Kotlin 整体的发展速度还是让不少开发者为之兴奋。同时鉴于 JetBrains 和Google 的大力支持，以及开发者社区的热捧，我们也相信它会越来越流行。但如今主要的问题是，它在未来是否会成功地入主 Android 以外的应用？
如今 JetBrains 正在大肆推动 Kotlin 的多平台应用，它是否会得到大家的认可也仍未可知。但是想要它成为 Web、iOS 以及后端开发者新的标准，想必也还需要数年的时间来扩展。根据调查报告显示，越多越多的开发者迈出了 Kotlin 编程的第一步，也可以在面向对象、函数、脚本之间穿梭。这就足以说明，Kotlin 正在渗入到整个开发的生态系统中。
- 《The State of Kotlin 2018》：https://pusher.com/state-of-kotlin
More than half of our respondents have been working as developers for less than 5 years.
They seem to have slightly less work experience than the people who took the StackOverflow survey. Yet, the trusted old math of “the developer population doubling every 5 years” still holds.
The number of people writing Kotlin in organizations varies greatly.
About a third says they have 2-5 people working with Kotlin in their company. This roughly matches the average size of a team developing Android apps.
02. A success story in the making
Kotlin’s growth has been doubling each year until 2015, when the first massive spike in its usage happened.
Early that year, Jake Wharton released the documentadvocating Kotlin’s adoption at Square. They are known for creating some of the most popular open source libraries for Android.
As a result, a lot of people followed suit that year, giving talks and writing blog posts about Kotlin.
Adoption absolutely exploded after May 2017.
Google announced that Kotlin was officially supported for Android and a massive number of Android developers started using Kotlin.
This will likely boost Kotlin’s adoption for years to come. Check out the clip for the huge applause. 👏🎉
Students and young devs trust Google’s flair.
In its early days Kotlin was being picked up mostly by experienced and professional developers, but since the announcement its usage has exploded with newer developers, especially students.
Kotlin appeals to developers from varied backgrounds.
Although Java clearly dominates the playing field, our respondents work with many other programming languages. However, a handful of respondents adopted Kotlin as their very first language!
The official website is by far the most popular resource for learning Kotlin.
Students, however, tend to favor courses on YouTube and Udemy, as well as various conference talks and demos.
These websites will likely be joined by streaming and live coding services such as Twitch in the next few years. 🎥
Android is Kotlin’s killer app 🚀
Android is hugely ❤️ across the board – used by professional developers and students alike. However, when it comes to backend applications, Kotlin’s users tend to be experienced developers.
Everyone has their favorites
Null safety is a favorite feature for everyone who ever had a NullPointerException in Java – i.e. every Android developer 😂.
4% of diehard Star Wars fans selected “First Order Functions” from the questionnaire — a little “easter egg” that slipped in when The Last Jedi was playing in theatres…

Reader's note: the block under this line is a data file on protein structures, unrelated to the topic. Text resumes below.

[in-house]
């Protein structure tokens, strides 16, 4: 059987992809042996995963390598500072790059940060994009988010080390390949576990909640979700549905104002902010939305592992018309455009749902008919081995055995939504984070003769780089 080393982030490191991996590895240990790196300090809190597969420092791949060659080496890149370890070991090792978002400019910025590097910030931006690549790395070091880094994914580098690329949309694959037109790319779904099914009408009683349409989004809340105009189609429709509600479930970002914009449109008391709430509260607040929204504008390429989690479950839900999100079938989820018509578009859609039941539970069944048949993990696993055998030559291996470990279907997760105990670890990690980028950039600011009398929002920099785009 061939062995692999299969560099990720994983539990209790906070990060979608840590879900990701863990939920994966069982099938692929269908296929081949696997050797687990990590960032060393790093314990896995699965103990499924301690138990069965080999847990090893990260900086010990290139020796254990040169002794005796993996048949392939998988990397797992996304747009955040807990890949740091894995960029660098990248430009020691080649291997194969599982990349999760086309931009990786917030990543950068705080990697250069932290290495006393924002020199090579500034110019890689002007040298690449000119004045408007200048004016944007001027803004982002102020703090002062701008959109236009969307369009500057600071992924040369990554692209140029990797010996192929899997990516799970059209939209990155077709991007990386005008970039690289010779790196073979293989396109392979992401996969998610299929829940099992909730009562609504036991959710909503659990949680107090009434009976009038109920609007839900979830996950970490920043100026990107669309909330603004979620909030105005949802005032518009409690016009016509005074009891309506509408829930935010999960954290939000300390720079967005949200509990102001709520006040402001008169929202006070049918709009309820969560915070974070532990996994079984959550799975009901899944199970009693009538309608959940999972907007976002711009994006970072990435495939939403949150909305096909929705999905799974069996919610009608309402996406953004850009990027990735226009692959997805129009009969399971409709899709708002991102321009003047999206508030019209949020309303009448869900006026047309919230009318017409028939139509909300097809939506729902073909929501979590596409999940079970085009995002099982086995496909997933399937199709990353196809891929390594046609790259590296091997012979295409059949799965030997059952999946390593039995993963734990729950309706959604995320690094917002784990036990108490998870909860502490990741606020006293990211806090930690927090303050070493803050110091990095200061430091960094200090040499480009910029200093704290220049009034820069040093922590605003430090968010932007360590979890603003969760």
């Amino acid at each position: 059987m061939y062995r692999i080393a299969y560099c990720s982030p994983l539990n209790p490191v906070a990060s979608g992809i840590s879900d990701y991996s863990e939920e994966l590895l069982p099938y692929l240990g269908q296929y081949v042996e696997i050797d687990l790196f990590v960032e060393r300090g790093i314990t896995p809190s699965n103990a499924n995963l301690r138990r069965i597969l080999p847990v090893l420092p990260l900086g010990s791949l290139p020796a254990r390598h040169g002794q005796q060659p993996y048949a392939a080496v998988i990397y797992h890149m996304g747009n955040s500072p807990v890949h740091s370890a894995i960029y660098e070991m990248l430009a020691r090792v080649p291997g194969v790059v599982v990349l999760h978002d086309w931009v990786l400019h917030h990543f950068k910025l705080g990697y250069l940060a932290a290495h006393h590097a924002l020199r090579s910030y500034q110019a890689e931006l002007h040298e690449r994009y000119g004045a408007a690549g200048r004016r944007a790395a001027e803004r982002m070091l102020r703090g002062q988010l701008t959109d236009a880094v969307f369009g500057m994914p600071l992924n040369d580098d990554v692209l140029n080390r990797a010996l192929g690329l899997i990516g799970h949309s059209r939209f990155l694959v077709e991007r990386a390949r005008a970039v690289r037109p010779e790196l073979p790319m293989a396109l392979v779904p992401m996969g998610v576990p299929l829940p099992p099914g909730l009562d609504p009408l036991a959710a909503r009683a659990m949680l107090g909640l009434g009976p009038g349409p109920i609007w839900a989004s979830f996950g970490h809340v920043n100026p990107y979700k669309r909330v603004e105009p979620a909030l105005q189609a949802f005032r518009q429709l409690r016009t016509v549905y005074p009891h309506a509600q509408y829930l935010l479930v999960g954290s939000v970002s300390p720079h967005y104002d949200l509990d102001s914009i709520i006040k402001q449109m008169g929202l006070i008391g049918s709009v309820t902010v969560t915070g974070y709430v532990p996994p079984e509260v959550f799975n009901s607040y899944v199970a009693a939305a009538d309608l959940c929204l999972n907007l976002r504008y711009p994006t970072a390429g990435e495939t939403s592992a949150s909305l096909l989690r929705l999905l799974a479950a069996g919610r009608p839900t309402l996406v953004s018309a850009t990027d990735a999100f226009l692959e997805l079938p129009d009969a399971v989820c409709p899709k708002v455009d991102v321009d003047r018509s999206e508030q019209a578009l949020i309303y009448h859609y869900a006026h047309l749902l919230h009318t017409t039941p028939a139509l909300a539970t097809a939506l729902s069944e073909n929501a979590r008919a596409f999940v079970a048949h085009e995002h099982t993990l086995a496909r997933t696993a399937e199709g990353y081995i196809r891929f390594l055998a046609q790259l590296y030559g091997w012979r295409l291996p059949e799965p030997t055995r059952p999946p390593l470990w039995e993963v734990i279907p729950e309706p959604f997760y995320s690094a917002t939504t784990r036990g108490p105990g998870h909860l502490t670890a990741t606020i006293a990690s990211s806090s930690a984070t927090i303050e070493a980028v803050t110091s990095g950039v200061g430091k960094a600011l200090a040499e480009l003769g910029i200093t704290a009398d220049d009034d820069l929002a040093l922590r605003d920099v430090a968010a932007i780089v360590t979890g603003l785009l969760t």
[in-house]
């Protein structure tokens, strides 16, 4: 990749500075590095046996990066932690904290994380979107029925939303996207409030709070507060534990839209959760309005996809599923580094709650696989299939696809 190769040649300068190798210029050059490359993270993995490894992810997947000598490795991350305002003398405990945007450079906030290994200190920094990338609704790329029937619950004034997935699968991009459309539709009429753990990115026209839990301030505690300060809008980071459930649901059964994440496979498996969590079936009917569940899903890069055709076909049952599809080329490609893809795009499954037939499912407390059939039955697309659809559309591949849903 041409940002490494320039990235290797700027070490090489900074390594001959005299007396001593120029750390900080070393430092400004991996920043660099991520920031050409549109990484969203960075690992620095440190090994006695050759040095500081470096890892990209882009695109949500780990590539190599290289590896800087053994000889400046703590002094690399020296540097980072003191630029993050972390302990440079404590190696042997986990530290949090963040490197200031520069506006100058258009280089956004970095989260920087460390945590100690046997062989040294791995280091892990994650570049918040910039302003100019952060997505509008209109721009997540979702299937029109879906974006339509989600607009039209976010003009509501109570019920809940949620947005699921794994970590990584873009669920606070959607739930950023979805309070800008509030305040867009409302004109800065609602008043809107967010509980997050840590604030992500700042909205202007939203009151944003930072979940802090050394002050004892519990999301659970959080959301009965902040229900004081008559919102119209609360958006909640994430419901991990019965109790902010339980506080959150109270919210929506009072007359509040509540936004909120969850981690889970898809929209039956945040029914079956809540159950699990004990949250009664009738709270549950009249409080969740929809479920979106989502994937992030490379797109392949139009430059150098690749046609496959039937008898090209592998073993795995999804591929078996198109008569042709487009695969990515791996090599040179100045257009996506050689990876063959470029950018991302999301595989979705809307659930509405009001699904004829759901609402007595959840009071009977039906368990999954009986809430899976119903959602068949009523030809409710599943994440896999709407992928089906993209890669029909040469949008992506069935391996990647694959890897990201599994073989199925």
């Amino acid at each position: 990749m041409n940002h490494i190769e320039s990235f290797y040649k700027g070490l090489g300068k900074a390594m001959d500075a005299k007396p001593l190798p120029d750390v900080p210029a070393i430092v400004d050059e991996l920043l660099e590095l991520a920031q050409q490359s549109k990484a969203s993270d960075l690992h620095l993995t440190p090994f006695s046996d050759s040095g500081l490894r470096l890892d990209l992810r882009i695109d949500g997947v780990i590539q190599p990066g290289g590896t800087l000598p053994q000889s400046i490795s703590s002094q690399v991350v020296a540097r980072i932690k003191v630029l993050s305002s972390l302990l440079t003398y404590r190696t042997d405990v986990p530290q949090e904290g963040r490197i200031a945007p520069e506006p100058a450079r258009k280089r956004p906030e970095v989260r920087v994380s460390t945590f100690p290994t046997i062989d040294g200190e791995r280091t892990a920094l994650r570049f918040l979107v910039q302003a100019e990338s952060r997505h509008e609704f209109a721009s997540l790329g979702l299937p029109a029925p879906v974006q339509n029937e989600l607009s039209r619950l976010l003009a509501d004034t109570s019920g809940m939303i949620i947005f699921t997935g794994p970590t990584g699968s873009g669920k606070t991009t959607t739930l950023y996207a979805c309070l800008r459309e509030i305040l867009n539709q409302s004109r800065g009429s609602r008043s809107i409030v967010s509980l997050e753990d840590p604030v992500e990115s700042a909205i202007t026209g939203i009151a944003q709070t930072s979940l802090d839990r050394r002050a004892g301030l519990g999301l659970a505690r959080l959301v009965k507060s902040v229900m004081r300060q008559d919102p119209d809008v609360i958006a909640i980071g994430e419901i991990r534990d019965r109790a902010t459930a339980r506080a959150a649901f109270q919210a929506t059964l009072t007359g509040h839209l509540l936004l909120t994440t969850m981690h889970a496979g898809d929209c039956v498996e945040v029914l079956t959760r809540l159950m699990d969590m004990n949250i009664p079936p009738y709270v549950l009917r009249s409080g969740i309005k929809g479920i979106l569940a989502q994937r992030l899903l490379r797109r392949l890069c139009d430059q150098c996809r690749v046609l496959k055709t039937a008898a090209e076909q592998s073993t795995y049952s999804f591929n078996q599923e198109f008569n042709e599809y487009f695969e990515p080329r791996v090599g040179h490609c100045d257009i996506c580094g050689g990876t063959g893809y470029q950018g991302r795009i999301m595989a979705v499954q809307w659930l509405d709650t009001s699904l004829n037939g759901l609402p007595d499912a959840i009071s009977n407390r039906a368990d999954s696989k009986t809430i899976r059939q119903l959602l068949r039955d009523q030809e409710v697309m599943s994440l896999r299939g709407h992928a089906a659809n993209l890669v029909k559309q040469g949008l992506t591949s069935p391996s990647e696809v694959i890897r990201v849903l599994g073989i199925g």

Extension functions are used across the board.
As confirmed by 77% of respondents, extension functions tend to make code more readable, especially when used in a functional programming context or when creating DSLs. The more experienced the respondent, the more likely they are to use them.
JetBrains and Android tooling dominates the build tools of the Kotlinverse.
They sit alongside Gradle – the default option for Android projects. The standalone compiler KotlinC barely made the list.
Similar to coroutines, DSLs aren’t being widely used yet, as they are seen as a more advanced topic.
About 40% of respondents have used a DSL, and out of those people, a quarter developed DSLs themselves
When asked what kind of DSLs they built, over half of the respondents answered highly specific DSLs – for finance, big data, and other fields. Other often mentioned DSLs include helpers specific to Android, and configuration tools.
#Kotlin2019 and beyond
Kotlin’s rapid growth is nothing short of exciting. But can it fulfill all its promises?
Given all the support by both JetBrains and Google, and the almost universal love that Kotlin receives in the developer community, we are sure that the language is not going anywhere. The main question is: will it manage to seriously break into the communities outside of Android?
JetBrains is heavily pushing the multi-platform dream, but will it see sufficient adoption in the following months and years? Will Kotlin become the new standard for web, iOS, or backend developers?
Regardless of this, even if it takes years to expand beyond the world of Android, we’ll still see new generations of developers taking their first steps into programming with Kotlin. They will have a modern, versatile, cross-platform language at their disposal. One that can cross between OO, functional, scripting, and declarative paradigms with ease.
This could mean that Kotlin will affect the wider programming language landscape by becoming a benchmark for what a programming language should be able to do.
One thing is for sure: there are exciting times ahead for the Kotlin ecosystem.
What are your opinions or thoughts? Either on the future of Kotlin itself, or this survey? Either drop us an email at email@example.com, or use the #StateOfKotlin hashtag on Twitter.
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